Harwich RNLI race against rising tides to rescue a yacht and a dog walker
The volunteers of Harwich RNLI were called to two incidents within 24 hours where time was of the essence off Dovercourt. A woman and her dog were cut off by the tide, and a yacht was in danger of smashing into the sea wall on a rising tide and a strong on shore wind.
The first incident happened at 2.49pm on Sunday 30 October, when both of the charity’s lifeboats responded to a vessel aground approximately 100 metres off the Dovercourt seafront. With a rising tide and strong wind blowing towards the shore, the vessel was in danger of being pushed into the sea wall.
First on scene was Harwich RNLI’s Atlantic 85 inshore lifeboat Tierney, Harvey, and Sonny Reid which managed to get close enough to attach a tow line to the vessel and hold it steady, preventing it being pushed further towards the sea wall.
On the arrival of Harwich’s all-weather lifeboat Albert Brown, the tow line was passed across. Once safely in deeper water the five occupants and vessel were assessed before continuing the tow on to Harwich’s Ha’penny Pier.
The second incident happened within 24 hours at 2:33pm on Monday 31 October, when the volunteers aboard the charity’s Atlantic 85 were once again making best speed towards Dovercourt. This time a woman out walking her dog had been caught out by the tide west of Dovercourt Bay.
Arriving on scene the crew quickly brought them aboard and assessed their condition before returning to station at 3:40pm. As no further assistance was required, both owner and dog were happy to make their own way home.
Harwich RNLI Lifeboat Operations Manager Peter Bull said afterwards:
‘Positive outcomes such as these are only possible due to the dedication of the volunteers that train twice a week in all conditions, perfecting their skills in search and rescue so when time pressure incidents happen such as these, they have a fluidity between them that creates a positive outcome.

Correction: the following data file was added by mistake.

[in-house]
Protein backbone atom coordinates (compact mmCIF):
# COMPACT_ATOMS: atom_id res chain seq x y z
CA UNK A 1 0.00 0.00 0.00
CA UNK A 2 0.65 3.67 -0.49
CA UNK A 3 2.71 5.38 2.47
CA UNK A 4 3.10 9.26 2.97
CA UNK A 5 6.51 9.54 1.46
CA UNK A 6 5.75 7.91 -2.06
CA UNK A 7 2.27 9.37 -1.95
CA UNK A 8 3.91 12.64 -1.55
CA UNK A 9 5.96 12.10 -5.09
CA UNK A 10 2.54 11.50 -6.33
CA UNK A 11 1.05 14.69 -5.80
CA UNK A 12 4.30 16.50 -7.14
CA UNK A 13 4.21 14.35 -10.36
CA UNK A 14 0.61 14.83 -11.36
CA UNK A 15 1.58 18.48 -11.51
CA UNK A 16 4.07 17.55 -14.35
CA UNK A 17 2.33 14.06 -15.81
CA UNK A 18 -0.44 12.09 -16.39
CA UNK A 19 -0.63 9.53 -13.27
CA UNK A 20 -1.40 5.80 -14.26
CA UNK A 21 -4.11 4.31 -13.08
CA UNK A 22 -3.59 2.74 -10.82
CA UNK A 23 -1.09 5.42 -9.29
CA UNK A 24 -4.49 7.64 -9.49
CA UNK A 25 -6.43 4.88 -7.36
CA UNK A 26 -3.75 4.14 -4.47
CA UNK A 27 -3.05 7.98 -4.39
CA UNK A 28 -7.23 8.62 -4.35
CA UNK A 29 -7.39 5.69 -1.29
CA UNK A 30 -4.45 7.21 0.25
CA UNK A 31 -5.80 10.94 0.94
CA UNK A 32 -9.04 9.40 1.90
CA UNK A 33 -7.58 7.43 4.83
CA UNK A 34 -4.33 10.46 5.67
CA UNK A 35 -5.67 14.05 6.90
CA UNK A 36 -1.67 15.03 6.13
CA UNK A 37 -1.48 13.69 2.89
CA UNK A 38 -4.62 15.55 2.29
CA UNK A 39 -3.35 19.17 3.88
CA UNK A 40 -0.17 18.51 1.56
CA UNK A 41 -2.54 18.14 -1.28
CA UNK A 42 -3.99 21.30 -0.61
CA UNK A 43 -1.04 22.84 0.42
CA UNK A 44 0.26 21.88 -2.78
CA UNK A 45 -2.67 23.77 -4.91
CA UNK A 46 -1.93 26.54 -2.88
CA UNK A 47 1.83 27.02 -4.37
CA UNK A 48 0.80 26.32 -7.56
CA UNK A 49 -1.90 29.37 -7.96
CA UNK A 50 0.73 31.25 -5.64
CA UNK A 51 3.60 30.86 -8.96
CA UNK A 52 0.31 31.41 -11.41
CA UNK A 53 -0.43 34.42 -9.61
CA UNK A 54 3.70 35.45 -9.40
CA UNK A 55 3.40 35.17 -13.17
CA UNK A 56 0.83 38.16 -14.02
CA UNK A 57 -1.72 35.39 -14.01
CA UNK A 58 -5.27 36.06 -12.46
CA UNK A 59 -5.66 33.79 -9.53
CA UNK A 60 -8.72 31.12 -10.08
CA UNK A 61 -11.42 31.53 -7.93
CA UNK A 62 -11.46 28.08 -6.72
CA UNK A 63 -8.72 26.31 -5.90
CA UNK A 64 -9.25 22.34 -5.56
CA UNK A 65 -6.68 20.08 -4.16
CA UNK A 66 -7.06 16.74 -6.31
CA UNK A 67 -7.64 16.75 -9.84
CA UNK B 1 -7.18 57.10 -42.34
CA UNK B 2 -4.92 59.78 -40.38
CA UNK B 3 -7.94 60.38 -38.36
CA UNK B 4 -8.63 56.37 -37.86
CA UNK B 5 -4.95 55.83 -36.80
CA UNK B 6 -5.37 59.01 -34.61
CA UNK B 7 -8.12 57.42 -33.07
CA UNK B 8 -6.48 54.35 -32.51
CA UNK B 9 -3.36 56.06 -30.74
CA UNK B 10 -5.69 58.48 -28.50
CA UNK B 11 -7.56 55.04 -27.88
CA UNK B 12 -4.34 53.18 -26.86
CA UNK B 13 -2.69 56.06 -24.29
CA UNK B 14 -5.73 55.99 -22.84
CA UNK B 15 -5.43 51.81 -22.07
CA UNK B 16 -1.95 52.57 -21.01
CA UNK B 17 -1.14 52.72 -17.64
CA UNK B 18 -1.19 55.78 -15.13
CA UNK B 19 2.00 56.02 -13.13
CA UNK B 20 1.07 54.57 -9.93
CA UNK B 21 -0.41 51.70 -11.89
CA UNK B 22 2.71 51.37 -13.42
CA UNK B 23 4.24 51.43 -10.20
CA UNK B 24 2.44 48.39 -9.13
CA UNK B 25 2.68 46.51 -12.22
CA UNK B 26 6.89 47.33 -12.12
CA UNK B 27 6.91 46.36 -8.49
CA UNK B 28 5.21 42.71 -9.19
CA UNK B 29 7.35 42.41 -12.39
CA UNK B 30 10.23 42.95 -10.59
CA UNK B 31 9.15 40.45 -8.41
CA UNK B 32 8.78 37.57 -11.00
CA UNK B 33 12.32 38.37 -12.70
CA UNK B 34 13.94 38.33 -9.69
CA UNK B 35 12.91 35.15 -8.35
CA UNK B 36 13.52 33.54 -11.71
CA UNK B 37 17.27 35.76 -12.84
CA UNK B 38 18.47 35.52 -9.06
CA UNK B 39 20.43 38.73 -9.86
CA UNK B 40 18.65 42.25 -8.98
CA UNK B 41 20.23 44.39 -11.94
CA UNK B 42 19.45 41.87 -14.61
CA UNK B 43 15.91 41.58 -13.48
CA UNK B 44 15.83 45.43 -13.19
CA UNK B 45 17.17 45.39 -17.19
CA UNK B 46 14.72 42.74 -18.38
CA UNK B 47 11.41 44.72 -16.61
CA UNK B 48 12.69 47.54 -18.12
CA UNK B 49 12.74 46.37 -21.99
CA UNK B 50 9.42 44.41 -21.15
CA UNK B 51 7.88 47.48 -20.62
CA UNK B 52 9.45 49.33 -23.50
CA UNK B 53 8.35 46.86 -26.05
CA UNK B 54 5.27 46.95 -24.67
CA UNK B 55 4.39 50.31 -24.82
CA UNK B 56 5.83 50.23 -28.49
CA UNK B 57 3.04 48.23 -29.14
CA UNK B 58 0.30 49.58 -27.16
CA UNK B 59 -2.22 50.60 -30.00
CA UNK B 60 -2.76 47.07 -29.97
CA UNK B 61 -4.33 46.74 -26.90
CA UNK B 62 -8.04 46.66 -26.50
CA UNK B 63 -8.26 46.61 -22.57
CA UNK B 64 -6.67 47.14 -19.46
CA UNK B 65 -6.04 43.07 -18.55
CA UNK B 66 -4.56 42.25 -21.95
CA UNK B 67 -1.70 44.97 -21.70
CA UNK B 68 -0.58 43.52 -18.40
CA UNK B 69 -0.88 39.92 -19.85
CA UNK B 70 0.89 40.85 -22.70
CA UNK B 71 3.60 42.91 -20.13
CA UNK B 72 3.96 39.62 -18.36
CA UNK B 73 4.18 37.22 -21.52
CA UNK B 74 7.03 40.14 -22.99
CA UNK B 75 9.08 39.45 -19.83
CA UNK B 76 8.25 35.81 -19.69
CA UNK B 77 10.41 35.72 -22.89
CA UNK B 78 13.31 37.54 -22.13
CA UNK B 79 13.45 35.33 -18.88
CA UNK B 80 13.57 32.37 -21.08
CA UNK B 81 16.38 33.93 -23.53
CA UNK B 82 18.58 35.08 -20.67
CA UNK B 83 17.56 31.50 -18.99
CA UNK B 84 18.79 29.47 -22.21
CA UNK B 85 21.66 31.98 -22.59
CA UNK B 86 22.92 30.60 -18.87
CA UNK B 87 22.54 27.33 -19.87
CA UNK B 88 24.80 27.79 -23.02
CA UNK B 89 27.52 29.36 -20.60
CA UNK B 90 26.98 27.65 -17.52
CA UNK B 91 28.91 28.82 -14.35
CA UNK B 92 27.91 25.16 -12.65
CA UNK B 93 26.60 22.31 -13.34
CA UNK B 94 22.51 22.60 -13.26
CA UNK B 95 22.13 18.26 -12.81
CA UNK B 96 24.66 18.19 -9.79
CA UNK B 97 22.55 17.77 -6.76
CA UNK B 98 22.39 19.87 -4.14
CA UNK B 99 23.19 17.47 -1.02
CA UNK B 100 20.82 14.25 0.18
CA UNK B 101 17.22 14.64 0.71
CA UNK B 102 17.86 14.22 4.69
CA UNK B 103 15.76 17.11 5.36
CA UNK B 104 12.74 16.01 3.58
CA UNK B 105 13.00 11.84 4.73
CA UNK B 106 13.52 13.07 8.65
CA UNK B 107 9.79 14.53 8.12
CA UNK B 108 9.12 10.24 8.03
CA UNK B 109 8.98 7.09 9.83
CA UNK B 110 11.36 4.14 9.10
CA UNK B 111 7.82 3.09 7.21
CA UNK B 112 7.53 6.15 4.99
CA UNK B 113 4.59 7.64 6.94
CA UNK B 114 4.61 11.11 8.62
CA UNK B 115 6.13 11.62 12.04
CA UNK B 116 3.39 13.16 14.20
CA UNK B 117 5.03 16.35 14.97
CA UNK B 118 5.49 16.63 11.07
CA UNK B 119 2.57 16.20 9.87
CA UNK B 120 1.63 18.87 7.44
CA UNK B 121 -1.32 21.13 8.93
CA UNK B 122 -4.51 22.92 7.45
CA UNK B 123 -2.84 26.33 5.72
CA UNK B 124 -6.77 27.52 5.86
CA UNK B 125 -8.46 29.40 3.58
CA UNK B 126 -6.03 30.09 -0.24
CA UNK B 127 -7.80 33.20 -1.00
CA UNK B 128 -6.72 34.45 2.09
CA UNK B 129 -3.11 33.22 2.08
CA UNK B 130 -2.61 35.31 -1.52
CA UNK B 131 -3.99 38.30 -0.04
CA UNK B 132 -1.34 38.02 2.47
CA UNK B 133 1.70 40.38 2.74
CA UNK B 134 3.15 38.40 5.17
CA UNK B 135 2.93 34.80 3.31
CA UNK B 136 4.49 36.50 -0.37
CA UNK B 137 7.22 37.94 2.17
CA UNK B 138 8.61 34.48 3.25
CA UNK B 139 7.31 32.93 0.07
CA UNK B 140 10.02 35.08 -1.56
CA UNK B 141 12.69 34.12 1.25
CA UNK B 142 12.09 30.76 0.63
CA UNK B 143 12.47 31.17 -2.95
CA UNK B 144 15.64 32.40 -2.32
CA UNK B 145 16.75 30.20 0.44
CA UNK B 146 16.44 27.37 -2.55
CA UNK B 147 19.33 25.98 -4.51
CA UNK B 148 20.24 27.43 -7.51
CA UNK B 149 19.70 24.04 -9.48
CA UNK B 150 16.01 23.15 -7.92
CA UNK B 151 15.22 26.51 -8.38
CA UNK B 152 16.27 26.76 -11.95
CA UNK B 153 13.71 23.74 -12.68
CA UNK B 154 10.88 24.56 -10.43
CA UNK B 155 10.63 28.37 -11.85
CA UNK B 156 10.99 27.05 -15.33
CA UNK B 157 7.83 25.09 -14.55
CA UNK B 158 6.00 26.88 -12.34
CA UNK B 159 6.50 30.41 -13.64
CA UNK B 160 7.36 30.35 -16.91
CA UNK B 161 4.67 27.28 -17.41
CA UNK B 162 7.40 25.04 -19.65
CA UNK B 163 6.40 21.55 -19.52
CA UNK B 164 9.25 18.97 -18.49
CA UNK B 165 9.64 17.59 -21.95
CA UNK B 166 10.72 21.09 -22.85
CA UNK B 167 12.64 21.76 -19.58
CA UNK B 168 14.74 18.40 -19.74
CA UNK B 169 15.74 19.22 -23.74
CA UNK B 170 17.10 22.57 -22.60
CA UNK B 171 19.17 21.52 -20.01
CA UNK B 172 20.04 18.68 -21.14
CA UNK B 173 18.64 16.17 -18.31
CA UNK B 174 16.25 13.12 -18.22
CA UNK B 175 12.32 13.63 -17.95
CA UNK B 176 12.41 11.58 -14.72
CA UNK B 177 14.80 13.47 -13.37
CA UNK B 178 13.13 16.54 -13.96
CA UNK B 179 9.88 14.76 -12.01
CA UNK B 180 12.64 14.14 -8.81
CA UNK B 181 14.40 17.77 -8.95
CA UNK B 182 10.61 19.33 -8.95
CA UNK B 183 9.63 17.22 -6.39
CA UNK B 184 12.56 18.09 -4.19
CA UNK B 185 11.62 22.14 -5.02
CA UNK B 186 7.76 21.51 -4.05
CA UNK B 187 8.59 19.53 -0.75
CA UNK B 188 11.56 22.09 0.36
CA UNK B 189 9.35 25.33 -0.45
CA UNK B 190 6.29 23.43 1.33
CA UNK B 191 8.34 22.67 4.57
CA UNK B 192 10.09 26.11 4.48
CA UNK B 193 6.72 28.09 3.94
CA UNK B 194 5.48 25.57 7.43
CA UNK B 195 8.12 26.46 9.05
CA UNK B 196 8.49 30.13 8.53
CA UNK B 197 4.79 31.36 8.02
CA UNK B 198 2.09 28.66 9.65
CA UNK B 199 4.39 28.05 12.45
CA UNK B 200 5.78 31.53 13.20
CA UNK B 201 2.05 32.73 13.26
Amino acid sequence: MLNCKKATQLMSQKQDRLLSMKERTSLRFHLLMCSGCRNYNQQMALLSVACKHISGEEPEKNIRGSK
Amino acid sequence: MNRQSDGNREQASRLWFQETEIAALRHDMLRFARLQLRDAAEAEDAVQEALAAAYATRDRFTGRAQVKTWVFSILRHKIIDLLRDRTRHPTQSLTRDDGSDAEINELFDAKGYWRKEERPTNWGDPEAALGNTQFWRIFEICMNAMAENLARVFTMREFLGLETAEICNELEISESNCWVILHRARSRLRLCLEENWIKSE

'Each year, on average the charity spends £1400 on each crew member’s training, ensuring they can safely meet the challenges of trying to save everyone. None of which would be possible without the generosity of our community.
‘Before setting out for the coast, please remember to check predicted tide heights as well as times, as they change daily. These can be found on the Harwich Haven Authority website or via dedicated phone apps.’
Tips on enjoying the coastline safely throughout the year, for all types of activities, are available at rnli.org.uk
RNLI media contacts
For more information, please contact:
Richard Wigley, RNLI Harwich volunteer Lifeboat Press Officer on 07903424698 or [email protected],
Clare Hopps, Regional Media Officer on 07824518641 or [email protected] or contact the RNLI Press Office on 01202 336789.
Key facts about the RNLI
The RNLI charity saves lives at sea. Its volunteers provide a 24-hour search and rescue service around the United Kingdom and Republic of Ireland coasts. The RNLI operates 238 lifeboat stations in the UK and Ireland and more than 240 lifeguard units on beaches around the UK and Channel Islands. The RNLI is independent of Coastguard and government and depends on voluntary donations and legacies to maintain its rescue service. Since the RNLI was founded in 1824, its lifeboat crews and lifeguards have saved over 142,700 lives.
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